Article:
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Do I need to try/catch on opendir in PHP due to E_WARNING?

Posted by: admin July 12, 2020 Leave a comment

Questions:

I’m making a little file browser for homework – and I have it working as well as I need to, but I’m a little confused on handling error scenarios in PHP now that I’m trying to refactor my coding.

I’m used to C++/C# try/catch error handling, which PHP seems to have some variant of. What’s confusing me is this:

resource opendir ( string $path [, resource $context ] )

Returns a directory handle resource on success, or FALSE on failure.

If path is not a valid directory or the directory can not be opened
due to permission restrictions or filesystem errors, opendir() returns
FALSE and generates a PHP error of level E_WARNING. You can suppress
the error output of opendir() by prepending ‘@’ to the front of the
function name.

from http://php.net/manual/en/function.opendir.php.

Do I need to catch the generated PHP error of level E_WARNING mentioned there, or is it silly to? I don’t understand why it would return false and throw an error – shouldn’t the error throwing make it so you don’t return normally anyway?

How to&Answers:

You would use catch in order to deal with a raised Exception. A PHP error is something different. PHP errors have different levels, or severity. You can modify which of these errors is outputted using error_reporting(). In order to suppress an individual PHP error on a statement, use @, like: @opendir(..)

Answer:

Errors/warnings produced in this way cannot therefore be handled using try/catch because the language infrastructure that handles them dates back to before PHP supported exceptions or try/catch.

You’ll only really be able to use try/catch when you’re using the more modern PHP modules, which use classes and generate exceptions instead of errors and warnings.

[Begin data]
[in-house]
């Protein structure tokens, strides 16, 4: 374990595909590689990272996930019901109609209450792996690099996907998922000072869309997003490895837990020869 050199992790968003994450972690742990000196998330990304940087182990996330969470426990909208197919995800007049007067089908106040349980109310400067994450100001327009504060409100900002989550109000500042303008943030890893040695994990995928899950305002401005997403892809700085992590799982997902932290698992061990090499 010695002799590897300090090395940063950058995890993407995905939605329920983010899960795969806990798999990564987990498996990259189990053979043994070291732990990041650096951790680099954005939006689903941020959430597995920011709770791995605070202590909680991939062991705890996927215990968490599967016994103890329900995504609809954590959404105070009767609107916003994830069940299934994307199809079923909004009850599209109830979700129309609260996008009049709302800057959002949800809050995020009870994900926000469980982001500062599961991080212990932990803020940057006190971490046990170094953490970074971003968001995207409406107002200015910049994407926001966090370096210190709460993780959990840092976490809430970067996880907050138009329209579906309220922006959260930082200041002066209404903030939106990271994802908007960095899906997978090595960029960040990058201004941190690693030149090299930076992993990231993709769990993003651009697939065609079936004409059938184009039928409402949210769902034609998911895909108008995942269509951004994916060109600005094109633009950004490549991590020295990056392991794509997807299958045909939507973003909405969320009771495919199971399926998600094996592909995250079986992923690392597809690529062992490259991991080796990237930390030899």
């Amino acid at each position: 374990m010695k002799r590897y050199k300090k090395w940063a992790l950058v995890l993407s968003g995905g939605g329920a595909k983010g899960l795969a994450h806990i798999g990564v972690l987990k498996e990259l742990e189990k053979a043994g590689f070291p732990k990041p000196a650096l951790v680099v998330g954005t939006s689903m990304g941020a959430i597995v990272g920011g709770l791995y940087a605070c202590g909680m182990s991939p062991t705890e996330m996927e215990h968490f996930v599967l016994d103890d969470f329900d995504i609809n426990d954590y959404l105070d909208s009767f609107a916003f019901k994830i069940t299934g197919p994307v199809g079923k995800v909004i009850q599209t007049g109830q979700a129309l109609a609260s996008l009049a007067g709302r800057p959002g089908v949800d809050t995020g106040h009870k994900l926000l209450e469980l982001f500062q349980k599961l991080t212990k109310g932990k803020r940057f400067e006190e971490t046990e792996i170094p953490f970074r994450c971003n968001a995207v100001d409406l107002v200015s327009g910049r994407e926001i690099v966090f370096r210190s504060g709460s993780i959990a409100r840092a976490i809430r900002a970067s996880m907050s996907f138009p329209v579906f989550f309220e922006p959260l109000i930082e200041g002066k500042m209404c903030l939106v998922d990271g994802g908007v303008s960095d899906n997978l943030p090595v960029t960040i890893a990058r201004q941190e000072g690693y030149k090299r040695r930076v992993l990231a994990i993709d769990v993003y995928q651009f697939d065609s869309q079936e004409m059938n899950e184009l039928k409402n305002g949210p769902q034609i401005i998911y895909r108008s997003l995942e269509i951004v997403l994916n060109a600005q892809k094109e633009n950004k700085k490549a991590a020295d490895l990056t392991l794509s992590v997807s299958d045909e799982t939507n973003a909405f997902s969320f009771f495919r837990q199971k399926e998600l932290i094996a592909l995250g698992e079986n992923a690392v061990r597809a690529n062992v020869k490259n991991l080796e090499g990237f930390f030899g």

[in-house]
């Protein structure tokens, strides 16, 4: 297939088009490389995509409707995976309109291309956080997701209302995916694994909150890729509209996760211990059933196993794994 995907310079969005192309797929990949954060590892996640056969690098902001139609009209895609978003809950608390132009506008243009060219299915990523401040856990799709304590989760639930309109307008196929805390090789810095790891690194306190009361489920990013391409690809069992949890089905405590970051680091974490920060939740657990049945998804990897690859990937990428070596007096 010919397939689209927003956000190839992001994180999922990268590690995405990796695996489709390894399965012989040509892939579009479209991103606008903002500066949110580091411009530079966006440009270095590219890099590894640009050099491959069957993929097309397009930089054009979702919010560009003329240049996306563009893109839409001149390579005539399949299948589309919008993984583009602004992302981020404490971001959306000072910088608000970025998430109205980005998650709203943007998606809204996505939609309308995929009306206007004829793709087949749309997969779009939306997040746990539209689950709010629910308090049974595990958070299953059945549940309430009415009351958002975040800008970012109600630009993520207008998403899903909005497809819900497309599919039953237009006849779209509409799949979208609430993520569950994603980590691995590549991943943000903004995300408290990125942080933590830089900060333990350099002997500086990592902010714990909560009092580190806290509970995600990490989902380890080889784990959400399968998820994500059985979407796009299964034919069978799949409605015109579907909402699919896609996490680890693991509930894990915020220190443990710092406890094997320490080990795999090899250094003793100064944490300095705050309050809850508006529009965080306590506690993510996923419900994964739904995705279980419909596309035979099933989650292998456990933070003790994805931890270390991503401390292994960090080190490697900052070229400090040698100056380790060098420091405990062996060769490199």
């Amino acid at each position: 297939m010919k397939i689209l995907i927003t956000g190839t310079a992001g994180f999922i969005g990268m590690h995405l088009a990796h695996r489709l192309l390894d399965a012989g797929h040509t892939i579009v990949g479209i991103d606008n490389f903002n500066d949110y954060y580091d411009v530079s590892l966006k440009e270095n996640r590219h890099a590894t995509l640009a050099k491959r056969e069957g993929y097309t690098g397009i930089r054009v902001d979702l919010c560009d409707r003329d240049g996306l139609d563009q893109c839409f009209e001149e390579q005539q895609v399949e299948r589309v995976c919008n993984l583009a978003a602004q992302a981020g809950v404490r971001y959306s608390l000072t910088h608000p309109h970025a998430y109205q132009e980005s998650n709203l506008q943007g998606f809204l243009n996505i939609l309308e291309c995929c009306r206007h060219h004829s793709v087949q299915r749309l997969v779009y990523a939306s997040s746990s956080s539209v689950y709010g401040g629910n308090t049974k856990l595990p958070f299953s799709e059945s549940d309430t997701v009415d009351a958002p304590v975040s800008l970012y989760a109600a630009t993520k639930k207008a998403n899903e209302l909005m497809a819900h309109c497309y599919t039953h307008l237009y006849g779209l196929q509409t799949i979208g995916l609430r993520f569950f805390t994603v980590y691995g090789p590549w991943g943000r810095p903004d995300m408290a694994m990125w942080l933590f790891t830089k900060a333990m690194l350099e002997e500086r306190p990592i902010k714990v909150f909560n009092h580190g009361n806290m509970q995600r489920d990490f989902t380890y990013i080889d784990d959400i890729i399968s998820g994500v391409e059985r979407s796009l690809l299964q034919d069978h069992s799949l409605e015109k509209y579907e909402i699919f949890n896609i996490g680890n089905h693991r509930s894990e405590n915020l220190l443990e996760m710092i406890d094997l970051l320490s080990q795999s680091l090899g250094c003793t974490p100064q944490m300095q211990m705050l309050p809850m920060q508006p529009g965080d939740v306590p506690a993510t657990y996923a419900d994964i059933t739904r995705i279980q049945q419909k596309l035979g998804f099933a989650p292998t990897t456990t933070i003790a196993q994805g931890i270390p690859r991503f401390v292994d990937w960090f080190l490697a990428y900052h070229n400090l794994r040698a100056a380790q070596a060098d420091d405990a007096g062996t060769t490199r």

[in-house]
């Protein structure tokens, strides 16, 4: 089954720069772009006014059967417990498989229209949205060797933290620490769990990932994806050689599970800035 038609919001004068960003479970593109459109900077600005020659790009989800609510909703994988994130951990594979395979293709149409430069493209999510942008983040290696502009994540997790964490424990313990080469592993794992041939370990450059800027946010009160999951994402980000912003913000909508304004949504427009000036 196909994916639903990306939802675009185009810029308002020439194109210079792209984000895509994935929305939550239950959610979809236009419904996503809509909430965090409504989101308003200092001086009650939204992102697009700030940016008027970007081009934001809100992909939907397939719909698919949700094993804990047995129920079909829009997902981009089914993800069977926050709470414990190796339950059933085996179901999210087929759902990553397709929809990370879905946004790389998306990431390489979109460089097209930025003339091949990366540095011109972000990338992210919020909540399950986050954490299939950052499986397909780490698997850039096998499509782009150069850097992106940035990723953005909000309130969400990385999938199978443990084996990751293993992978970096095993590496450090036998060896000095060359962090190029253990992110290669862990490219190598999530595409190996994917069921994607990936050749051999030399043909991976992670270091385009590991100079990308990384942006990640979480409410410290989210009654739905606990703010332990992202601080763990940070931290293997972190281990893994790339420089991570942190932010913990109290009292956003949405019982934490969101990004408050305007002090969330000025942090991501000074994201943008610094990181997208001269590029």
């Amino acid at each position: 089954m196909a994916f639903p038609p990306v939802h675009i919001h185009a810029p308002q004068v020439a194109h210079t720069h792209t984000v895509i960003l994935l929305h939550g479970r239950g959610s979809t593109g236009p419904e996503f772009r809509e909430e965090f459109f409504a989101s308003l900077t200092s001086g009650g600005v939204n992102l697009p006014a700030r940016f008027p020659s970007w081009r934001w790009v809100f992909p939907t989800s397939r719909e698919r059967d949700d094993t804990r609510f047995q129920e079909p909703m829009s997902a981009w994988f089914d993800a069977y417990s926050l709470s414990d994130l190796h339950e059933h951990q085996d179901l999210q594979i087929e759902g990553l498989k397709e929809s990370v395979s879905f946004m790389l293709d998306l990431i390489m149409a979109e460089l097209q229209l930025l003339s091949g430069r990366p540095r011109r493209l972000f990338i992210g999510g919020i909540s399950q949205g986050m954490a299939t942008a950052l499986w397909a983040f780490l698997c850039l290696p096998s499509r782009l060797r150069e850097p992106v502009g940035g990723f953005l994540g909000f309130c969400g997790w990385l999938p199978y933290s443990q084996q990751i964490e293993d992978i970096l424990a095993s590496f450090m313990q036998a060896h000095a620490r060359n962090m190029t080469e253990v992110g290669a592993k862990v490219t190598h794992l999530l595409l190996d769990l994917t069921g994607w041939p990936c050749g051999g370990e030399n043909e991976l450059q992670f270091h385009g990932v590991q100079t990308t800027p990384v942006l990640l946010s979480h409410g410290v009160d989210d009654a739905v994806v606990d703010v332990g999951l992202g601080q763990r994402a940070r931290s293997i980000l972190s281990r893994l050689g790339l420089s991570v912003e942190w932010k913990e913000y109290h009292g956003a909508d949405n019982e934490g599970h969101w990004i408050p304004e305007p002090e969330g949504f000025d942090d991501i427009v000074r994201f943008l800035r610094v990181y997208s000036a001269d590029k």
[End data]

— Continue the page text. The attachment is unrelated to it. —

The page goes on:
Most of PHP’s core functionality is still based around the old error handling mechanism.

The first thing you should be doing with opendir() is checking that the directory exists and can be opened before you attempt to open it; this will prevent you needing to handle error conditions with opendir() itself.

If you are still cautious about warnings being thrown, you can suppress the warnings using the @ symbol. Be aware that this will suppress genuine errors as well.

Alternatively, if you’re really bored, you could create a wrapper for the whole thing, which changes the error_reporting() level before making the call and sets it back again afterward. You could even have it throw an exception for you if necessary.

So these things can be done, but it’s unlikely to be worth the hassle; you may as well just live with the fact that PHP’s error handling isn’t great, and has evolved over time rather than being carefully thought out in the first place as C++/C#’s was.

Answer:

Warnings should only be thrown in test/acceptation environments. You can safely check if the directory exists by strong compared it with false

if (opendir($dir) === false)
    echo "it failed!";

The waring can be caught with a custom error handler which can write it to a log file instead showing it on the screen.

Answer:

You may suppress the warning with the @ simbol like @opendir(). This is common to suppress resource handler warnings, since there are cases when the resource in unavailable, but these should be handled with care.

In live environment you should have error display off, so it is only useful in developement, but it may break your generated page, so it may be useful to suppress it.